But there was an urgency to his tone. And a purpose. As if he were talking to me. Imploring. Listen. Hear me now. 7…6…7…4…3. Did you get that? 7…6…7…4…3.

I was simultaneously terrified and captivated.

I never touched the radio again. My curiosity was suppressed by a feeling of dread that I had heard something not meant for me. But I never stopped thinking about it. The voice became a character I passed around with friends during late-night ghost stories. The Bell Witch. The Killer in the Back Seat. The Numbers Man.

Article continues here: Numbers Stations

 

Will Spy Wars Between Cuba and the U.S. End with Restored Relations? 3

spy_vs_spyHIGHLIGHTS

Since Fidel Castro seized power in January 1959, and over the next five decades, Havana built one of the world’s most active intelligence services

Some of the biggest crises in U.S.-Cuba relations can be traced to the involvement of Cuban spies and agents

Cuban espionage against the United States intensified in the 1980s when President Ronald Reagan stepped up rhetoric against Cuba at the height of the Cold War

By Alfonso Chardy, Miami Herald    achardy@elnuevoherald.com

Though the United States has restored relations with Cuba, and President Barack Obama is planning to visit the island later this month, it’s unclear if the two countries have declared a truce in the spy wars they have waged for more than 50 years.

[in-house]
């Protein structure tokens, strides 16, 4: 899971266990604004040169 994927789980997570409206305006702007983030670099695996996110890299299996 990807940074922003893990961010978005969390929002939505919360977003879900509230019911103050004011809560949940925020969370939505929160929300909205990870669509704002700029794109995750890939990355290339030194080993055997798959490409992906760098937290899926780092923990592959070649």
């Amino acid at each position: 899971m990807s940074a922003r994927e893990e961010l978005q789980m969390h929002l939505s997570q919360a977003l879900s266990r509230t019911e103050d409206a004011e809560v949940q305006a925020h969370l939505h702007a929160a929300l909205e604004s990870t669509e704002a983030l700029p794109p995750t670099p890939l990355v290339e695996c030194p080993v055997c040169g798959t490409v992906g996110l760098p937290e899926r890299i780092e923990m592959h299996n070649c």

Lawmakers in Congress have warned the Obama administration that allowing Cuba to operate an embassy in Washington and consulates throughout the country will only make it easier for Havana to deploy spies and agents in the United States.

“We are all too familiar with the Castro regime’s efforts to utilize their diplomats as intelligence agents tasked with the goal of committing espionage against the host countries,’’ according to a letter sent in 2015 to the U.S. Department of State by five Cuban-American lawmakers including Miami Reps. Ileana Ros-Lehtinen, Mario Diaz-Balart and Carlos Curbelo, as well as presidential candidate and Texas Senator Ted Cruz, and New Jersey Rep. Albio Sires, D-N.J.

Since Fidel Castro seized power in January 1959, and over the next five decades, Havana built one of the world’s most active intelligence services — one that dispatched spies and agents to penetrate the highest levels of the American government and some of the leading Cuban exile organizations.

In fact, some of the biggest crises in U.S.-Cuba relations can be traced to the involvement of Cuban spies and agents — from the downing of two Brothers to the Rescue planes to the theft of U.S. military secrets at the Defense Intelligence Agency and the spying of U.S. military facilities in South Florida and infiltration of leading Cuban exile organizations in Miami by members of the now-defunct Wasp Network.

Story continues here: Miami Herald

Editors Note: It seems the Miami Herald didn’t pay attention during last month’s testimony by Director of National Intelligence, General James R. Clapper, who told Congress Russia, China, Iran & Cuba pose the greatest threat to the United States.